| Lessons on the |
|1 א בּ ת • E|
|2 ב ה נן • E|
|3 מם שׁשׂ • E|
|4 ל ו • E|
|5 ד ר י • E|
|6 ג ז ח • E|
|7 ט ככּך • E|
|8 ס ק • E|
|9 ע פפּף • E|
|10 צץ • E|
|Test • Answers|
|edit template • talk|
Welcome to the fourth lesson of the Hebrew alphabet! In this lesson you will learn the two new Hebrew letters - ל and ו, and two new niqqud symbols - ħolam and shuruq.
This lesson we will learn two letters, each has only one form:
ל The twelfth letter in the Hebrew alphabet is Lamed. It makes the "l" sound (IPA: /l/, "l" as in "lamb"). It is the only letter in the print Hebrew alphabet that rises above the line.
ו The sixth letter in the Hebrew alphabet is Vav. It makes three sounds:
- The "v" sound (IPA: /v/, "v" as in "violin").
- The "o" sound (IPA: /o/, "o" as in "gore").
- The "u" sound (IPA: /u/, "u" as in "flu").
- When doubled (וו) it makes the "w" semivowel (IPA: /w/, "w" as in "well"), but only in foreign words.
You might remember that we learned that the letter Aleph has three purposes: 1) It makes the glottal stop 2) When at the beginning of a word it means the word starts with a vowel and 3) When preceded by any "a" vowel, when at the end of a word (there are exceptions) and in foreign words (because in most texts there are no marked vowels) it makes the "a" sound (IPA: /a/, "a" as in "spa").
Vav plays the same roles as Aleph (except for 2., that's reserved for Aleph): it makes the "v" sound and when charged with an "o" or "u" vowel or in foreign words (because in most texts there are no marked vowels) it makes the "o" or "u" sound. More about that in the next section.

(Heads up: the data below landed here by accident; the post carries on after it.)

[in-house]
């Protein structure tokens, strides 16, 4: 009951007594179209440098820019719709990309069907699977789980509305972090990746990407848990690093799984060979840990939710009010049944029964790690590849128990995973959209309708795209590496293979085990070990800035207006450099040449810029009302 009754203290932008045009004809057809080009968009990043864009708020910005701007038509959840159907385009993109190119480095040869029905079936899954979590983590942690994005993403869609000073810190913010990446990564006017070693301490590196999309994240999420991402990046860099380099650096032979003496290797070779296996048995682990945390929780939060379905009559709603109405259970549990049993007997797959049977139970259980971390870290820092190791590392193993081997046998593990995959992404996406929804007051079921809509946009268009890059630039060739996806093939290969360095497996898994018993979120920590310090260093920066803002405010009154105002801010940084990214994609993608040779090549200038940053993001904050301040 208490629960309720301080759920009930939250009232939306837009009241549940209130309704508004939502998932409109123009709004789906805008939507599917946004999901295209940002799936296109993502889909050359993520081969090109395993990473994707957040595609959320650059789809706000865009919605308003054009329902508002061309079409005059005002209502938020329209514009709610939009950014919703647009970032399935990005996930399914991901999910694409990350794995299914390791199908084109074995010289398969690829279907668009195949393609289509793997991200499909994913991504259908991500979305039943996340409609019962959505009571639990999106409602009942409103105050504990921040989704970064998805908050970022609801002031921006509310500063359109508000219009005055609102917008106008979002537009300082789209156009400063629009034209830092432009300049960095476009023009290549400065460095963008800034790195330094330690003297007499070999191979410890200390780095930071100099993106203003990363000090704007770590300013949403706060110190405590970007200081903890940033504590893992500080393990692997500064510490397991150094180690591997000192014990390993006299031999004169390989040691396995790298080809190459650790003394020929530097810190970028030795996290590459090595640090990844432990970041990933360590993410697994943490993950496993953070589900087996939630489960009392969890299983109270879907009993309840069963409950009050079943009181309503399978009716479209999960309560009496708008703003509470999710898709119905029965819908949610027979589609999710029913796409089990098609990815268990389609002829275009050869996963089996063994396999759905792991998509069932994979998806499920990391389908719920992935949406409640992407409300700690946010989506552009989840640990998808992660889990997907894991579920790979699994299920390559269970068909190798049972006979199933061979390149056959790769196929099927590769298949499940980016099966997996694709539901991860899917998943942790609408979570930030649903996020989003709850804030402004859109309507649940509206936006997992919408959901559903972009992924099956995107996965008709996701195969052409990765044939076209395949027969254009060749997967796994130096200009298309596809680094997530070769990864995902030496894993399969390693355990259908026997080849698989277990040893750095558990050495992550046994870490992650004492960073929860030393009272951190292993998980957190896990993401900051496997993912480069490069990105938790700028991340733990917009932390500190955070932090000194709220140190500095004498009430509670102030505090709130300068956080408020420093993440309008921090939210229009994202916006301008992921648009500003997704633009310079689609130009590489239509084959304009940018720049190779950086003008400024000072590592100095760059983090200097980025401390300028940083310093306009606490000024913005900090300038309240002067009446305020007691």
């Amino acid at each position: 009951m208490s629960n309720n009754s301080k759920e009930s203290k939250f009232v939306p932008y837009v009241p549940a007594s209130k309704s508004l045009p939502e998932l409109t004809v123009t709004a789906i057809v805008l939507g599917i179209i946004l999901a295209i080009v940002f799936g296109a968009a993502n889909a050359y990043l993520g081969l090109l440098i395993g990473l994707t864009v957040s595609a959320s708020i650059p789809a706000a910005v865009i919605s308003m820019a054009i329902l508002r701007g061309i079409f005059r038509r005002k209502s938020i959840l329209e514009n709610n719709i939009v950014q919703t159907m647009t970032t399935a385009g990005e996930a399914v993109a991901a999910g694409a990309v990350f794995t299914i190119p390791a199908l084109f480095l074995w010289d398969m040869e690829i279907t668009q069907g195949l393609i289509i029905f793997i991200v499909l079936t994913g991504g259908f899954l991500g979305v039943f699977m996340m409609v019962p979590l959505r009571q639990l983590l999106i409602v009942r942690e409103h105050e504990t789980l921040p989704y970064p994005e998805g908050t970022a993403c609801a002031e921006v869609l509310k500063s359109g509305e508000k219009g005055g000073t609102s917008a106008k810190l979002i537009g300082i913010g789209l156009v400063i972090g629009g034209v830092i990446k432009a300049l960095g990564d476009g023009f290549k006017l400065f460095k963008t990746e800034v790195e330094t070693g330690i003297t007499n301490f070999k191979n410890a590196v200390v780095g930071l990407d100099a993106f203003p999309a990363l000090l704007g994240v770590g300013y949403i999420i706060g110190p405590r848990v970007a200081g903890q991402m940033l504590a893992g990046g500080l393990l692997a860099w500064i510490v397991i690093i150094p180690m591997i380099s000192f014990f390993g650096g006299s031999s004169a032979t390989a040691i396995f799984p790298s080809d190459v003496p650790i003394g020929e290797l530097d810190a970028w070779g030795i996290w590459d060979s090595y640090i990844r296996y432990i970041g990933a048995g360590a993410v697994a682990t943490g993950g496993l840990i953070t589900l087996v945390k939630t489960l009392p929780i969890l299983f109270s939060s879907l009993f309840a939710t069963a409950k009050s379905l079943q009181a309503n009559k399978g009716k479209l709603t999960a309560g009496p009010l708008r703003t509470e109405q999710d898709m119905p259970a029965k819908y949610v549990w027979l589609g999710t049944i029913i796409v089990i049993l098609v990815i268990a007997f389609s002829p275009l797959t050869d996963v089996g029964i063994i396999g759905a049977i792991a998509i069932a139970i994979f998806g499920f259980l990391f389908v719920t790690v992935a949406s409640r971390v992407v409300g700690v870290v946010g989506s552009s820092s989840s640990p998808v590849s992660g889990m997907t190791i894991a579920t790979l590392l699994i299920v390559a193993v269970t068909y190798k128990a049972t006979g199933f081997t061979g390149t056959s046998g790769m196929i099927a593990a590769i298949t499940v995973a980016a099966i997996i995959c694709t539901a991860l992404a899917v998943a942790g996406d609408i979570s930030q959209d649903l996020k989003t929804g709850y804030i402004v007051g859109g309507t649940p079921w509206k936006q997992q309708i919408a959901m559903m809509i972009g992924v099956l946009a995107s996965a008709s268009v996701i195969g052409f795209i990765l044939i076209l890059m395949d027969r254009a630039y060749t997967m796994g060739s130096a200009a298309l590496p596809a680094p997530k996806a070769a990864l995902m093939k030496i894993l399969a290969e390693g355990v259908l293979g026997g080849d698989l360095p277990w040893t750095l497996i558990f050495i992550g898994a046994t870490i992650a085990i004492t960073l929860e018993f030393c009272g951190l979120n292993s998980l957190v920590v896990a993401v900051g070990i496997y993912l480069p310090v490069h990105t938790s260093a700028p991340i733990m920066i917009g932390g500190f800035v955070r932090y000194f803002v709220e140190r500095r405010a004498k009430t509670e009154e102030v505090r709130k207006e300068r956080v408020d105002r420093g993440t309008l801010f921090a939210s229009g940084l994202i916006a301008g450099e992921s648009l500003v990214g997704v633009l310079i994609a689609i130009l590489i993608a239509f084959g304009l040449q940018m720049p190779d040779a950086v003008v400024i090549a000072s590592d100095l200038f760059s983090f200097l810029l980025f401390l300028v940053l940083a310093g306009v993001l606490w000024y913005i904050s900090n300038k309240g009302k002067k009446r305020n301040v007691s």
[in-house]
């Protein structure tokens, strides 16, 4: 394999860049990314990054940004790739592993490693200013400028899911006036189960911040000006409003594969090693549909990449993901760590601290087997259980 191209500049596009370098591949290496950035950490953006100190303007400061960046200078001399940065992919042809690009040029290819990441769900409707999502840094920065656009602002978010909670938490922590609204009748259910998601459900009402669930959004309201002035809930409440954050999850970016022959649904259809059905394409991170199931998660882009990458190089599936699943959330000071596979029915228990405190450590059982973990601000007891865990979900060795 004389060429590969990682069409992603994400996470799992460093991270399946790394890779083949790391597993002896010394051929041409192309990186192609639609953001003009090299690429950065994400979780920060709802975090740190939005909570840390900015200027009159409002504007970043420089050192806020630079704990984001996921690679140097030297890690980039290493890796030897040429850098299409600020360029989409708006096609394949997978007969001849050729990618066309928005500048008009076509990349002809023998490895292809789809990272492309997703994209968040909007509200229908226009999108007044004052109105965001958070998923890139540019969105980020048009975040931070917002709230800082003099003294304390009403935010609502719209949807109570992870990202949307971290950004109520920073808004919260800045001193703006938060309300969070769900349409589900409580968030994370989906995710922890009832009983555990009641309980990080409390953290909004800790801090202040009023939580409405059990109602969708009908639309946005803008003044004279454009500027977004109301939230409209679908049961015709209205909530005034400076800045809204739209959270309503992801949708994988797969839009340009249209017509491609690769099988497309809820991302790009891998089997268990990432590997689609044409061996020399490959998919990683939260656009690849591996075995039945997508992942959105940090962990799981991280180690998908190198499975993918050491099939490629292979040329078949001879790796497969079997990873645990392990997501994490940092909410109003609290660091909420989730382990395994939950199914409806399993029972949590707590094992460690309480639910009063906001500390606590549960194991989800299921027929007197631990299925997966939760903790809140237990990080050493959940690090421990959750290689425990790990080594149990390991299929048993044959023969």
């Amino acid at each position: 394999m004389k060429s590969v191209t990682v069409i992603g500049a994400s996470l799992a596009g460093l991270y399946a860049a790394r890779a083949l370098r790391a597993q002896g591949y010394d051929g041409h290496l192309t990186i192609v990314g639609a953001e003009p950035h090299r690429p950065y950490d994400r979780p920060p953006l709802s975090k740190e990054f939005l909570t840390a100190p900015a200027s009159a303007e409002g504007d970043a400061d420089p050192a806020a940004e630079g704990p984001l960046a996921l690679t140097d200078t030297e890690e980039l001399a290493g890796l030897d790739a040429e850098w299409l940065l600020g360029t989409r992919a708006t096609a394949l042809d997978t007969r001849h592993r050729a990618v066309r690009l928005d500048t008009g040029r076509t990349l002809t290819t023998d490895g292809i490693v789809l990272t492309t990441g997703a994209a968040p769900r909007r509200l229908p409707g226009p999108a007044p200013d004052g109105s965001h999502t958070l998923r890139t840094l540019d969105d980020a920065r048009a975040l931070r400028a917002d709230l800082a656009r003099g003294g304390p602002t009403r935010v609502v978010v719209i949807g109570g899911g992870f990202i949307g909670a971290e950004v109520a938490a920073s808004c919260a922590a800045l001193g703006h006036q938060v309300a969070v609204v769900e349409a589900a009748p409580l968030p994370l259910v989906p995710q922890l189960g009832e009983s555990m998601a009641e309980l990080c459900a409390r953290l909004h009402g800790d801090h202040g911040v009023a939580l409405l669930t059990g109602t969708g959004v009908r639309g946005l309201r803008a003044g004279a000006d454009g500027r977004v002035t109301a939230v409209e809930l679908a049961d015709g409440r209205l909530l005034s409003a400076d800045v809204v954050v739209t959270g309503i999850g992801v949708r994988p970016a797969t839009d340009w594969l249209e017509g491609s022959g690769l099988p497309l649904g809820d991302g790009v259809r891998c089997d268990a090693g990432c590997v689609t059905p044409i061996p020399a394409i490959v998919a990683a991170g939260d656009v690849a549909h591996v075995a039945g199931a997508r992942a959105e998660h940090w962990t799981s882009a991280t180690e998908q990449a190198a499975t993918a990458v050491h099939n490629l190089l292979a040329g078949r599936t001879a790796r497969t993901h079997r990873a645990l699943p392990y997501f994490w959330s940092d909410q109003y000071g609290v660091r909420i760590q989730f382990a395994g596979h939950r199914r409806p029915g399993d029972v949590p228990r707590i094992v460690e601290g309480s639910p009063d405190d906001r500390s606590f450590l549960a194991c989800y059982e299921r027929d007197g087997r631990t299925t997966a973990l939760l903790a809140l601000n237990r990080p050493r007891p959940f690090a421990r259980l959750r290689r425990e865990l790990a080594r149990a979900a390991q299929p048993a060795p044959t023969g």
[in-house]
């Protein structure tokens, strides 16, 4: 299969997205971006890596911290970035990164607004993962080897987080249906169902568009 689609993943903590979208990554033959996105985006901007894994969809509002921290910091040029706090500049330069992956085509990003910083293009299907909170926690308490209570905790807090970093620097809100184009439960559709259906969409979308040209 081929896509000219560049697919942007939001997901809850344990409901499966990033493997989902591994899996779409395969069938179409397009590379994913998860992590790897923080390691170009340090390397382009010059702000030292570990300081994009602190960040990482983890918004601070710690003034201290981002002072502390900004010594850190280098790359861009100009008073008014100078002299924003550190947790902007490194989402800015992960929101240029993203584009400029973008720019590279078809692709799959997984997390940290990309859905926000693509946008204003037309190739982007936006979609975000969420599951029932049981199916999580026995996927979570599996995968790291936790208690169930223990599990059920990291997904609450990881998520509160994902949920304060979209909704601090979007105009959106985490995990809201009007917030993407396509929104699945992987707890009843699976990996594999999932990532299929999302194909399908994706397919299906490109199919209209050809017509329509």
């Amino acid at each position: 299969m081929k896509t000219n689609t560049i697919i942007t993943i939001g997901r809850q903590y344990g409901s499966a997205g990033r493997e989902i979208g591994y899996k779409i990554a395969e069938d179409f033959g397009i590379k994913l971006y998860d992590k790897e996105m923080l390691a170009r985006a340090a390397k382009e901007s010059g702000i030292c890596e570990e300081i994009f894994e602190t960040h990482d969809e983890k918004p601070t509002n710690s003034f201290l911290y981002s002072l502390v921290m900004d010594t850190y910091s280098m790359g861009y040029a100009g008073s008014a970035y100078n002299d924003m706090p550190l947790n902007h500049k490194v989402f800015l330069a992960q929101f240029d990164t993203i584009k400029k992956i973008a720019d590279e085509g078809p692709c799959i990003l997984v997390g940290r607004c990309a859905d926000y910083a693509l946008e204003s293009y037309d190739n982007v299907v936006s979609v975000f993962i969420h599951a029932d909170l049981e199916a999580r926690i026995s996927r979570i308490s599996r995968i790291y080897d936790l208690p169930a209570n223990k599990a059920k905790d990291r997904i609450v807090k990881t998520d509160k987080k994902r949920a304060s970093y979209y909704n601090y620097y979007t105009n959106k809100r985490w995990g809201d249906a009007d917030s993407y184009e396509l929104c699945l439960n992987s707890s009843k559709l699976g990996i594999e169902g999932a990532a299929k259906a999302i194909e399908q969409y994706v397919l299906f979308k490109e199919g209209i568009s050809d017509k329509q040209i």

How do we know if Vav makes the "v", "o" or "u" sound?
Two niqqud signs are there to help us:
וֹ The ħolam is the dot above the Vav.
It produces the "o" sound (IPA: /o/, "o" as in "gore"). It can appear as a dot in the top of the space between two letters (xֹx) and then it's called Ħolam Ħaser ("empty ħolam") or on a Vav (וֹ), and then it is called Ħolam Malei ("full ħolam"). In modern Israeli Hebrew there is no distinction between the two save spelling.
וּ The shuruq is the dot to the left of the Vav.
It produces the "u" sound (IPA: /u/, "u" as in "flu").
When charged by any other vowel Vav is pronounced as a "v".
Connection Vav - Vav Haħibur
You remember the Definite He? We learned then that while in English the definite article exists as a separate word ("the"), in Hebrew it exists as an affix, namely the letter He. So if bat means "a daughter", habat means "the daughter".
The same is true for the conjunction "and". While, in English, "and" is a separate word, in Hebrew it appears as an affix, a letter that you add to the beginning of any word and functions as a separate word. For example:
אָב av father
אֵם em mother
אָב וָאֵם av va’em father and mother
שָׁלוֹם shalom peace (masculine, singular), hello, goodbye
בּוּל bul postal stamp (masculine, singular), bull's-eye, spot on!
שֵׁן shen tooth (feminine, singular)
מַתָּנָה matanah gift, present (feminine, singular)
מָלוֹן malon hotel (masculine, singular)
מִלָה milah word, circumcision (feminine, singular)
אוֹת ot letter (alphabet), sign (feminine, singular)
In this lesson, you have learned:
- The letters Lamed ל and Vav ו.
- The niqqud symbols Ħolam (ֹ) and Shuruq (ּ).
- The words שָׁלוֹם, בּוּל, שֵׁן, מַתָּנָה, מָלוֹן, מִלָה and אוֹת.
- The conjunction "and" in Hebrew - Vav Haħibur.
Practice what you've learned in the exercises.
- At this point you know the letters necessary for most of the vocabulary in the first lesson on family in Hebrew.
- There are two forms of the Hebrew alphabet: a print form for printing and reading, and a handwritten form for reading. Since the purpose of this level is to learn how to read Hebrew, the print version is taught. In the handwritten alphabet some other letters rise above the line.
- In some browsers, the dot may appear in the wrong place. It should show up on the left of the vav about vertically midway.